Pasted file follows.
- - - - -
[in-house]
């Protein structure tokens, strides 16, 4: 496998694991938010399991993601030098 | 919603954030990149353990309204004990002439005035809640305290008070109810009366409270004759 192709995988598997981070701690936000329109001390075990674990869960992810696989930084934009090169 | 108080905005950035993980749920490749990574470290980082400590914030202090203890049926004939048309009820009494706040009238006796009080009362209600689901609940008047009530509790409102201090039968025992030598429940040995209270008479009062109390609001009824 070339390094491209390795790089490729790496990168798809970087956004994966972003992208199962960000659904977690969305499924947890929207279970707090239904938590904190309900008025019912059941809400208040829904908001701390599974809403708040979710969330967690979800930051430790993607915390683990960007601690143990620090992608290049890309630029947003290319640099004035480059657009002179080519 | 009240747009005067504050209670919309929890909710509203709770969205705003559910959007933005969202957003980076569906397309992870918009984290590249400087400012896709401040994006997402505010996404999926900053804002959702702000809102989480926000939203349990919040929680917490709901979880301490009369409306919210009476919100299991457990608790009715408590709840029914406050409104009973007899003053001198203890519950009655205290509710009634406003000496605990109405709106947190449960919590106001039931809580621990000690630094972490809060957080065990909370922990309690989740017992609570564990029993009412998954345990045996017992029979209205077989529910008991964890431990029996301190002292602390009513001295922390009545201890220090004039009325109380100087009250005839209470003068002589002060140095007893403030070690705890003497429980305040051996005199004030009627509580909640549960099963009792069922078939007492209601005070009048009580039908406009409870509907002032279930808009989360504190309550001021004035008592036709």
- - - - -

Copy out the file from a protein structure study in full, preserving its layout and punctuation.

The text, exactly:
[in-house]
């Protein structure tokens, strides 16, 4: 496998694991938010399991993601030098 | 919603954030990149353990309204004990002439005035809640305290008070109810009366409270004759 192709995988598997981070701690936000329109001390075990674990869960992810696989930084934009090169 | 108080905005950035993980749920490749990574470290980082400590914030202090203890049926004939048309009820009494706040009238006796009080009362209600689901609940008047009530509790409102201090039968025992030598429940040995209270008479009062109390609001009824 070339390094491209390795790089490729790496990168798809970087956004994966972003992208199962960000659904977690969305499924947890929207279970707090239904938590904190309900008025019912059941809400208040829904908001701390599974809403708040979710969330967690979800930051430790993607915390683990960007601690143990620090992608290049890309630029947003290319640099004035480059657009002179080519 | 009240747009005067504050209670919309929890909710509203709770969205705003559910959007933005969202957003980076569906397309992870918009984290590249400087400012896709401040994006997402505010996404999926900053804002959702702000809102989480926000939203349990919040929680917490709901979880301490009369409306919210009476919100299991457990608790009715408590709840029914406050409104009973007899003053001198203890519950009655205290509710009634406003000496605990109405709106947190449960919590106001039931809580621990000690630094972490809060957080065990909370922990309690989740017992609570564990029993009412998954345990045996017992029979209205077989529910008991964890431990029996301190002292602390009513001295922390009545201890220090004039009325109380100087009250005839209470003068002589002060140095007893403030070690705890003497429980305040051996005199004030009627509580909640549960099963009792069922078939007492209601005070009048009580039908406009409870509907002032279930808009989360504190309550001021004035008592036709």